In our current technological climate, we are able to keep in touch more than ever before. Whilst there are aspects to this fast-paced tech that might appear to be the antithesis of what is being suggested here there is also the possibility to be part of different on and offline communities which are able to share information, receive pointers on slow travel, and discover opportunities for meeting up with people. People who feel part of your tribe. Who resonates with the same ideas as you. Individuals, couples or groups going your way, at your speed.
Finding your travel tribe is more than just finding people who have the same background or social demographics as you. It is about being part of a community that shares common values and is striving for similar experiences and outcomes. In essence, it is to be part of a living entity.
The University of Deleware cites 4 ways that working together as an engaged community can benefit both the project and the individual. If by engaging together we can foster better outcomes, provide a 2 way flow of information, enhance the satisfaction of the members, and provide the support to overcome challenges in the arena of slow travel then we will truly be finding ways forward to support each other in developing a more effective, sustainable way to travel.
To be part of a process, a movement, an evolution, and, in the case of Snail Travel, a community, is a way to connect with people who are focused not just on the destination but on the multiplicity of ways to get there. Equally, by doing so, it is ensuring that those ways are undermining the current level of environmental destruction, through active steps.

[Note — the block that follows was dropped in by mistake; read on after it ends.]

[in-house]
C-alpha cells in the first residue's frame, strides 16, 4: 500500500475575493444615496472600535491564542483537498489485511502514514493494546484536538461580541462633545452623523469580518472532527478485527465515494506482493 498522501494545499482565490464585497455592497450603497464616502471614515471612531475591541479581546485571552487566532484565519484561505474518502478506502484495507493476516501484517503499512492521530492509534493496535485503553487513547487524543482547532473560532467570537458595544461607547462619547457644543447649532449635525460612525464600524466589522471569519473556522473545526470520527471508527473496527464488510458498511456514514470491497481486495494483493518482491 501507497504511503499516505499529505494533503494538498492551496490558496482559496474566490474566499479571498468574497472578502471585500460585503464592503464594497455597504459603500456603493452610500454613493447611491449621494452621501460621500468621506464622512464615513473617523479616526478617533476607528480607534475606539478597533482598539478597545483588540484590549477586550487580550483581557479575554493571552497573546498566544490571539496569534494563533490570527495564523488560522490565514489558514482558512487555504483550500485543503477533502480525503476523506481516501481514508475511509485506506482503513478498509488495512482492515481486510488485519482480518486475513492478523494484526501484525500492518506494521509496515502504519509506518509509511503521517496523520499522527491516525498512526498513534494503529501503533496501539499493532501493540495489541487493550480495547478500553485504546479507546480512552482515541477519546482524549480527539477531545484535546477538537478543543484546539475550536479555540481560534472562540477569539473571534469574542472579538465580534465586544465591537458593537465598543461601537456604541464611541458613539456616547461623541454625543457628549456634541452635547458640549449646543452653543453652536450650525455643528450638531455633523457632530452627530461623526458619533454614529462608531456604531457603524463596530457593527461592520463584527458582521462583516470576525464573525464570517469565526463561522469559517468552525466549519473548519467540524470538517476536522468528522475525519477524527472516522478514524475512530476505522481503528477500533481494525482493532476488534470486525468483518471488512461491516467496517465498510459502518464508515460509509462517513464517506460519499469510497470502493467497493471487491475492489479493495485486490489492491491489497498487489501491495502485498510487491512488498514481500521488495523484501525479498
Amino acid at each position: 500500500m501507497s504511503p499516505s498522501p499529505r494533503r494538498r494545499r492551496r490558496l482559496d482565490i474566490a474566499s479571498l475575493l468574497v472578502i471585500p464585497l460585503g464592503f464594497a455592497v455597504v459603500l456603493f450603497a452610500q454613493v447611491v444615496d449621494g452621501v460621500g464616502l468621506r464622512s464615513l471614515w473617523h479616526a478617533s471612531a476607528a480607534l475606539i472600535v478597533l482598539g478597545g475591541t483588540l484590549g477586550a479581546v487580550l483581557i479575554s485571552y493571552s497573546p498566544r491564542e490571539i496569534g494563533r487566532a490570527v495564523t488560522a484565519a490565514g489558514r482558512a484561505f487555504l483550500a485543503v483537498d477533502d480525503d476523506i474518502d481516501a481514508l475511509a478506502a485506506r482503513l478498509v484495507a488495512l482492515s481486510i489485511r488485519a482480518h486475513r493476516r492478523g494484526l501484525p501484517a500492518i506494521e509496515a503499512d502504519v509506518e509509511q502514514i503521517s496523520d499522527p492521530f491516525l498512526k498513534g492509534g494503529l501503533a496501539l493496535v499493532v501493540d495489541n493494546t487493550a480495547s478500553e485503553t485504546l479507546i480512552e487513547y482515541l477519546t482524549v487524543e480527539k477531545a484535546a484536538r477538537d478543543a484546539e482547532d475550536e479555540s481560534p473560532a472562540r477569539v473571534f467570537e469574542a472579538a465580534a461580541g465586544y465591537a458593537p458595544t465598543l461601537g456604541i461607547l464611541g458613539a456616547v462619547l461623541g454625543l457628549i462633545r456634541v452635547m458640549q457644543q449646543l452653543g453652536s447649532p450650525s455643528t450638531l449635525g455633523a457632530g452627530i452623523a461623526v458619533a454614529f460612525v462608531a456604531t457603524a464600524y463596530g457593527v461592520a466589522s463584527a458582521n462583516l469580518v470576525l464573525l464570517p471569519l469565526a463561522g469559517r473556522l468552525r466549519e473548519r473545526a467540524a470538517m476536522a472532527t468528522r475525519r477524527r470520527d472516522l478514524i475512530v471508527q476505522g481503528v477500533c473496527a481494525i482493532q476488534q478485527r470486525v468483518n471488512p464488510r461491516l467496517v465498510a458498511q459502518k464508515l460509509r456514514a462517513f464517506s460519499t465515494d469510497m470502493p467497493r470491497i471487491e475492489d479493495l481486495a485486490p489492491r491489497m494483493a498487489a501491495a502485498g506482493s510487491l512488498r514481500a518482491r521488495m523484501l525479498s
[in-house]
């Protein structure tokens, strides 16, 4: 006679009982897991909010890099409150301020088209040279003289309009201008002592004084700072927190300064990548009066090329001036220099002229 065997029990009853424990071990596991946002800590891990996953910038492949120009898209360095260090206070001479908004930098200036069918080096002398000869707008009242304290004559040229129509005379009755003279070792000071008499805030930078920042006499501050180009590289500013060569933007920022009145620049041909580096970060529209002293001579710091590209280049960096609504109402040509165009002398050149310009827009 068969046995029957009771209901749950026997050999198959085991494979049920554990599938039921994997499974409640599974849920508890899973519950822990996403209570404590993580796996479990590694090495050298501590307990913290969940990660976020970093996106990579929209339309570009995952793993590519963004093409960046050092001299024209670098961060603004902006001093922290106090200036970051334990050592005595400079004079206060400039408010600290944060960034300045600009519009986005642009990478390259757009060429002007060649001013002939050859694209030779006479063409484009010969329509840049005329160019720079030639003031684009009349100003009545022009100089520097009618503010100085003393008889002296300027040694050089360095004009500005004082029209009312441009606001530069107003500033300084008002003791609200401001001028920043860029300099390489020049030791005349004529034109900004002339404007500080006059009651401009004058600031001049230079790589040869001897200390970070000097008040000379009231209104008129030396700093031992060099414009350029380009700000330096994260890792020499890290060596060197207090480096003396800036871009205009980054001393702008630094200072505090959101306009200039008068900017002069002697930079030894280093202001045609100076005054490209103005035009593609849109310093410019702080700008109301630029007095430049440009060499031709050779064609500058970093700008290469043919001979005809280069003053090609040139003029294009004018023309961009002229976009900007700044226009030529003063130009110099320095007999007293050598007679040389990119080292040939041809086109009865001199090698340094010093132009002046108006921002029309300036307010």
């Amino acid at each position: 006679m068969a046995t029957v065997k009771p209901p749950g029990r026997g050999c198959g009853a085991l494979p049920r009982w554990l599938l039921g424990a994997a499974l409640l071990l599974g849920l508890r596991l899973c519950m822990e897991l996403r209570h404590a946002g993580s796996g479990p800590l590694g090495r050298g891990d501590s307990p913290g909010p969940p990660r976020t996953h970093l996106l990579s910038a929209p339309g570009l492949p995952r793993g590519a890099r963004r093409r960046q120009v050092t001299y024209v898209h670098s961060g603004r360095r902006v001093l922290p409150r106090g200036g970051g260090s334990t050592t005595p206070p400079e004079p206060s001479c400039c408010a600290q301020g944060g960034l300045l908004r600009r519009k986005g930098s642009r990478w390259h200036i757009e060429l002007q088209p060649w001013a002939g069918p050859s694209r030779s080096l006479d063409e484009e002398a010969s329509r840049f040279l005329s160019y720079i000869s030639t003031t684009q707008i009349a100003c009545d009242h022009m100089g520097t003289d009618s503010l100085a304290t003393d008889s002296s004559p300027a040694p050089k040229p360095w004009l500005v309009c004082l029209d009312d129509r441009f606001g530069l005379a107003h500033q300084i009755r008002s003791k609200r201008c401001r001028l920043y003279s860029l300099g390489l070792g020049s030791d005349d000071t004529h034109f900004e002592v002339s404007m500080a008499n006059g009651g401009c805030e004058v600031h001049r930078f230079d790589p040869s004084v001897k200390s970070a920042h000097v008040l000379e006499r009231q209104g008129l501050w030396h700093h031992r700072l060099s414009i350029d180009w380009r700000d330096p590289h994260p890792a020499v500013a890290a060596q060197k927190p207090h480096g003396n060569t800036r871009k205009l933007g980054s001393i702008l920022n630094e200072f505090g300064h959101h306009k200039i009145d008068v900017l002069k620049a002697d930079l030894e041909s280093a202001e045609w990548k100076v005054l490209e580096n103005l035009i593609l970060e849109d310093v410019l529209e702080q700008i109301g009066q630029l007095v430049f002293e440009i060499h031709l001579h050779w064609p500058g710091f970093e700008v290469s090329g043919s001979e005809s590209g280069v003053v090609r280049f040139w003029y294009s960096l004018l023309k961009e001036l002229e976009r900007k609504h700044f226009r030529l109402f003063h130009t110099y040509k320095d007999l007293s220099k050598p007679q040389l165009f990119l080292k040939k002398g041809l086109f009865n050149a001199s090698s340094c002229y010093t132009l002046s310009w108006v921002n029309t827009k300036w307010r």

Coming together with like-minded people and finding ways to manage the current global situation and still meet our social and emotional needs for travel and exploration is essential. After all, supporting our environment is an aspect of life that is going to take time, invested energy, and a large collaborative effort to sort out. Far from the simple fact that it is a worthwhile cause to be involved with, we all know that it is essential to the ongoing future of our planet’s ecosystems as we know then.
So, jump on! Get involved! Distribute those hard won nuggets of slow travel information that you just know someone else will benefit from, and share the love! What you send out will come back to you, and who knows what new direction you will discover as part of a slow travel community.
Whether you wish to travel by train, ferry or coach, make sure to check out the Snail Travel Community Facebook Group and Snail Travel Instagram pages on social media to find all the links and info you need to make informed alternative travel plans, as well as a community of like-minded travellers to discuss them with.
The future is as exciting slow as it is fast, and this time you get to really savour it!
Article by WorkingAbroad Blog Writer Rae Hadley